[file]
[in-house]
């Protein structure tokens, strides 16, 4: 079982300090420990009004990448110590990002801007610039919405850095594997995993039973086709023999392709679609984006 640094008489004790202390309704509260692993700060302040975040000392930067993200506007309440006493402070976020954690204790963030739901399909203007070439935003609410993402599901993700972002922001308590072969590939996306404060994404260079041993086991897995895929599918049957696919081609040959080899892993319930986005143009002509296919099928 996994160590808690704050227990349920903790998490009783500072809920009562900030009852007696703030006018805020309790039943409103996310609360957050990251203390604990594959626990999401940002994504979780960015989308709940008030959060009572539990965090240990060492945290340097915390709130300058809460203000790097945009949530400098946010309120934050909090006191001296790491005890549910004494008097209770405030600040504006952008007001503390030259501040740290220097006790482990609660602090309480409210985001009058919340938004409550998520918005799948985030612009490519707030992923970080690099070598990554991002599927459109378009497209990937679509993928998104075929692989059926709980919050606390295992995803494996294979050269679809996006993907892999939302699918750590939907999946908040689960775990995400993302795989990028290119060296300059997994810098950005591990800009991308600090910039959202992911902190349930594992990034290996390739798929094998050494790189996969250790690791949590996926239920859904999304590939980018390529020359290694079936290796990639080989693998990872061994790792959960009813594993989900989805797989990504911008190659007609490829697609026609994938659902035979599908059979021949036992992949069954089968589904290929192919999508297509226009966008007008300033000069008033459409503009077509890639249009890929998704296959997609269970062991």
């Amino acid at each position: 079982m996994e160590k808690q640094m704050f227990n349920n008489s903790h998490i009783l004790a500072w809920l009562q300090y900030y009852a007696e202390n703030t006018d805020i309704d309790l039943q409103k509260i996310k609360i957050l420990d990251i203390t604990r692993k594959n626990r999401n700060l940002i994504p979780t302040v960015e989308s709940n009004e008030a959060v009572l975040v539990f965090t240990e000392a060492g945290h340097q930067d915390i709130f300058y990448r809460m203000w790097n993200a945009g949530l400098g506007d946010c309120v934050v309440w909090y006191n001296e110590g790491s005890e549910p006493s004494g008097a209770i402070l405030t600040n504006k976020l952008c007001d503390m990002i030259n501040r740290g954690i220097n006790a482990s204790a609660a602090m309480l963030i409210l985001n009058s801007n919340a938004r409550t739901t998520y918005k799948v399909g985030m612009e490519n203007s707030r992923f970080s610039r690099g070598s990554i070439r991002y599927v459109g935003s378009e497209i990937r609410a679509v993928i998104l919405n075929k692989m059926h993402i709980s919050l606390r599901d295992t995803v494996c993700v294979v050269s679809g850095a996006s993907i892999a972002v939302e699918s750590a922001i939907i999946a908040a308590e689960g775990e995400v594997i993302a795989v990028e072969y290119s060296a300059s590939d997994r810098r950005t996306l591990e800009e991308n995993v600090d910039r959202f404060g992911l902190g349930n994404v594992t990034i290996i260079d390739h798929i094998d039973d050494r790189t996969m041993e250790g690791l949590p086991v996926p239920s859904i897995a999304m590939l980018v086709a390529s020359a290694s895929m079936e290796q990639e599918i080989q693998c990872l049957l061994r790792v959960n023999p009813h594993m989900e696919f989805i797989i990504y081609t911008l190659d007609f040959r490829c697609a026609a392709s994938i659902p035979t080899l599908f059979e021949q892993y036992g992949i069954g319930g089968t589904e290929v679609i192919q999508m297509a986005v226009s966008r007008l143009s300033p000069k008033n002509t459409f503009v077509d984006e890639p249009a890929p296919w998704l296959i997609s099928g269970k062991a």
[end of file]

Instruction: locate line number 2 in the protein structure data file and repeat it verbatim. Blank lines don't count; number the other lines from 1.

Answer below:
């Protein structure tokens, strides 16, 4: 079982300090420990009004990448110590990002801007610039919405850095594997995993039973086709023999392709679609984006 640094008489004790202390309704509260692993700060302040975040000392930067993200506007309440006493402070976020954690204790963030739901399909203007070439935003609410993402599901993700972002922001308590072969590939996306404060994404260079041993086991897995895929599918049957696919081609040959080899892993319930986005143009002509296919099928 996994160590808690704050227990349920903790998490009783500072809920009562900030009852007696703030006018805020309790039943409103996310609360957050990251203390604990594959626990999401940002994504979780960015989308709940008030959060009572539990965090240990060492945290340097915390709130300058809460203000790097945009949530400098946010309120934050909090006191001296790491005890549910004494008097209770405030600040504006952008007001503390030259501040740290220097006790482990609660602090309480409210985001009058919340938004409550998520918005799948985030612009490519707030992923970080690099070598990554991002599927459109378009497209990937679509993928998104075929692989059926709980919050606390295992995803494996294979050269679809996006993907892999939302699918750590939907999946908040689960775990995400993302795989990028290119060296300059997994810098950005591990800009991308600090910039959202992911902190349930594992990034290996390739798929094998050494790189996969250790690791949590996926239920859904999304590939980018390529020359290694079936290796990639080989693998990872061994790792959960009813594993989900989805797989990504911008190659007609490829697609026609994938659902035979599908059979021949036992992949069954089968589904290929192919999508297509226009966008007008300033000069008033459409503009077509890639249009890929998704296959997609269970062991």